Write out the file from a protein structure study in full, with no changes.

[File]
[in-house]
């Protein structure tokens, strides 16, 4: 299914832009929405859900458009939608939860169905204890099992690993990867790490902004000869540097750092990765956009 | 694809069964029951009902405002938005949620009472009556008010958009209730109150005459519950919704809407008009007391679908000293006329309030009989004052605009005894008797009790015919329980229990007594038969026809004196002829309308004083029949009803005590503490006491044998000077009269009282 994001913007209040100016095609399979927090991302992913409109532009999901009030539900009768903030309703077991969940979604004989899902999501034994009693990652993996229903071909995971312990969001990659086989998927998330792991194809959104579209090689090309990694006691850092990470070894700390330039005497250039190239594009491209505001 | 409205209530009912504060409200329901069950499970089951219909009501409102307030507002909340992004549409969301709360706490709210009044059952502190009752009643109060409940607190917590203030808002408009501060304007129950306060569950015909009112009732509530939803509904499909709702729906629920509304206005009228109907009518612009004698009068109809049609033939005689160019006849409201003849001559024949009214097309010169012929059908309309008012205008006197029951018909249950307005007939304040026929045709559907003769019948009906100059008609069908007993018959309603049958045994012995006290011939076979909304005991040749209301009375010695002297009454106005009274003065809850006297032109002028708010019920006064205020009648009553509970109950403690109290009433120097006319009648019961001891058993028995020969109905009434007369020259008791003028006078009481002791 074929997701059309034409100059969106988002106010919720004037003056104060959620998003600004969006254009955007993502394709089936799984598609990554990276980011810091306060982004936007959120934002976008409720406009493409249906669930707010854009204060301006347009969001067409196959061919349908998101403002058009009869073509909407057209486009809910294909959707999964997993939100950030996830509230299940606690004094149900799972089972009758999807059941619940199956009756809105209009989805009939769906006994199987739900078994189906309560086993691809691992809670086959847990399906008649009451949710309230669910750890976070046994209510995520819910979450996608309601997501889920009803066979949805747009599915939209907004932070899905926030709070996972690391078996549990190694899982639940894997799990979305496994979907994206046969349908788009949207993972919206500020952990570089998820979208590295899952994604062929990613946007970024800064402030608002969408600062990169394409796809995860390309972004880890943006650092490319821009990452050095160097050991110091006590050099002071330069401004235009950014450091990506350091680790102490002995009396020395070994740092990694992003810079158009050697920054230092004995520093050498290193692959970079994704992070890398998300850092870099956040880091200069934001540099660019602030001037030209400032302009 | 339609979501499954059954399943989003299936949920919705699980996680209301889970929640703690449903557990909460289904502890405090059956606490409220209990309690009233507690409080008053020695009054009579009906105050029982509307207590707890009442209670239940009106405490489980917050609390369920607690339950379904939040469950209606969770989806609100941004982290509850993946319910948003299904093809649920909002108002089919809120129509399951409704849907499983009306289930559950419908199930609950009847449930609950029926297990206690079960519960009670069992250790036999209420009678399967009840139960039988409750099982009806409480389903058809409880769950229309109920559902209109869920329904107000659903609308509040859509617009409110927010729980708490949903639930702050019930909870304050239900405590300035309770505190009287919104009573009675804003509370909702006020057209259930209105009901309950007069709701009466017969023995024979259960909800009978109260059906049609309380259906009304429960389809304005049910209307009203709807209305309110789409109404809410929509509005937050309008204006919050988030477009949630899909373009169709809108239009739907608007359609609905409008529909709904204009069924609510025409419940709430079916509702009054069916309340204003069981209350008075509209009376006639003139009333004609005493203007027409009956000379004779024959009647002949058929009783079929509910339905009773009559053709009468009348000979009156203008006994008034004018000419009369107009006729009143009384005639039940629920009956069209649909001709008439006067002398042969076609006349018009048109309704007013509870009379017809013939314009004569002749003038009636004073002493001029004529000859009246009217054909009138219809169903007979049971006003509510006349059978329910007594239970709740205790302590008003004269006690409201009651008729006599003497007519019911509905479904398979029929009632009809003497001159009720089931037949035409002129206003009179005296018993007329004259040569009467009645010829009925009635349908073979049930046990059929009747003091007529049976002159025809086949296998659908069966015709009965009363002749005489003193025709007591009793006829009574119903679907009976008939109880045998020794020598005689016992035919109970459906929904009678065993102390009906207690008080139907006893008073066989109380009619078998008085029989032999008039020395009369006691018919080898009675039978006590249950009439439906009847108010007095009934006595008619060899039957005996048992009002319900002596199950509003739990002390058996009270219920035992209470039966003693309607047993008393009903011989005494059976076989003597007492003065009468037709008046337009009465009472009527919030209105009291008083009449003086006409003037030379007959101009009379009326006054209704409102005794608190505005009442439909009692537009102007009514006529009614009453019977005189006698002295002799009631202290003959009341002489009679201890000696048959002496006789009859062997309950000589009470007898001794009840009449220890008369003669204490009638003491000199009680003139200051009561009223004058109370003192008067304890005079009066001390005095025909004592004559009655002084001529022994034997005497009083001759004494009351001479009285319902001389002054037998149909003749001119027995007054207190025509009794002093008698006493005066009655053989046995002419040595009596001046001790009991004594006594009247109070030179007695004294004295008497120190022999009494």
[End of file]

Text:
[in-house]
């Protein structure tokens, strides 16, 4: 299914832009929405859900458009939608939860169905204890099992690993990867790490902004000869540097750092990765956009 | 694809069964029951009902405002938005949620009472009556008010958009209730109150005459519950919704809407008009007391679908000293006329309030009989004052605009005894008797009790015919329980229990007594038969026809004196002829309308004083029949009803005590503490006491044998000077009269009282 994001913007209040100016095609399979927090991302992913409109532009999901009030539900009768903030309703077991969940979604004989899902999501034994009693990652993996229903071909995971312990969001990659086989998927998330792991194809959104579209090689090309990694006691850092990470070894700390330039005497250039190239594009491209505001 | 409205209530009912504060409200329901069950499970089951219909009501409102307030507002909340992004549409969301709360706490709210009044059952502190009752009643109060409940607190917590203030808002408009501060304007129950306060569950015909009112009732509530939803509904499909709702729906629920509304206005009228109907009518612009004698009068109809049609033939005689160019006849409201003849001559024949009214097309010169012929059908309309008012205008006197029951018909249950307005007939304040026929045709559907003769019948009906100059008609069908007993018959309603049958045994012995006290011939076979909304005991040749209301009375010695002297009454106005009274003065809850006297032109002028708010019920006064205020009648009553509970109950403690109290009433120097006319009648019961001891058993028995020969109905009434007369020259008791003028006078009481002791 074929997701059309034409100059969106988002106010919720004037003056104060959620998003600004969006254009955007993502394709089936799984598609990554990276980011810091306060982004936007959120934002976008409720406009493409249906669930707010854009204060301006347009969001067409196959061919349908998101403002058009009869073509909407057209486009809910294909959707999964997993939100950030996830509230299940606690004094149900799972089972009758999807059941619940199956009756809105209009989805009939769906006994199987739900078994189906309560086993691809691992809670086959847990399906008649009451949710309230669910750890976070046994209510995520819910979450996608309601997501889920009803066979949805747009599915939209907004932070899905926030709070996972690391078996549990190694899982639940894997799990979305496994979907994206046969349908788009949207993972919206500020952990570089998820979208590295899952994604062929990613946007970024800064402030608002969408600062990169394409796809995860390309972004880890943006650092490319821009990452050095160097050991110091006590050099002071330069401004235009950014450091990506350091680790102490002995009396020395070994740092990694992003810079158009050697920054230092004995520093050498290193692959970079994704992070890398998300850092870099956040880091200069934001540099660019602030001037030209400032302009 | 339609979501499954059954399943989003299936949920919705699980996680209301889970929640703690449903557990909460289904502890405090059956606490409220209990309690009233507690409080008053020695009054009579009906105050029982509307207590707890009442209670239940009106405490489980917050609390369920607690339950379904939040469950209606969770989806609100941004982290509850993946319910948003299904093809649920909002108002089919809120129509399951409704849907499983009306289930559950419908199930609950009847449930609950029926297990206690079960519960009670069992250790036999209420009678399967009840139960039988409750099982009806409480389903058809409880769950229309109920559902209109869920329904107000659903609308509040859509617009409110927010729980708490949903639930702050019930909870304050239900405590300035309770505190009287919104009573009675804003509370909702006020057209259930209105009901309950007069709701009466017969023995024979259960909800009978109260059906049609309380259906009304429960389809304005049910209307009203709807209305309110789409109404809410929509509005937050309008204006919050988030477009949630899909373009169709809108239009739907608007359609609905409008529909709904204009069924609510025409419940709430079916509702009054069916309340204003069981209350008075509209009376006639003139009333004609005493203007027409009956000379004779024959009647002949058929009783079929509910339905009773009559053709009468009348000979009156203008006994008034004018000419009369107009006729009143009384005639039940629920009956069209649909001709008439006067002398042969076609006349018009048109309704007013509870009379017809013939314009004569002749003038009636004073002493001029004529000859009246009217054909009138219809169903007979049971006003509510006349059978329910007594239970709740205790302590008003004269006690409201009651008729006599003497007519019911509905479904398979029929009632009809003497001159009720089931037949035409002129206003009179005296018993007329004259040569009467009645010829009925009635349908073979049930046990059929009747003091007529049976002159025809086949296998659908069966015709009965009363002749005489003193025709007591009793006829009574119903679907009976008939109880045998020794020598005689016992035919109970459906929904009678065993102390009906207690008080139907006893008073066989109380009619078998008085029989032999008039020395009369006691018919080898009675039978006590249950009439439906009847108010007095009934006595008619060899039957005996048992009002319900002596199950509003739990002390058996009270219920035992209470039966003693309607047993008393009903011989005494059976076989003597007492003065009468037709008046337009009465009472009527919030209105009291008083009449003086006409003037030379007959101009009379009326006054209704409102005794608190505005009442439909009692537009102007009514006529009614009453019977005189006698002295002799009631202290003959009341002489009679201890000696048959002496006789009859062997309950000589009470007898001794009840009449220890008369003669204490009638003491000199009680003139200051009561009223004058109370003192008067304890005079009066001390005095025909004592004559009655002084001529022994034997005497009083001759004494009351001479009285319902001389002054037998149909003749001119027995007054207190025509009794002093008698006493005066009655053989046995002419040595009596001046001790009991004594006594009247109070030179007695004294004295008497120190022999009494």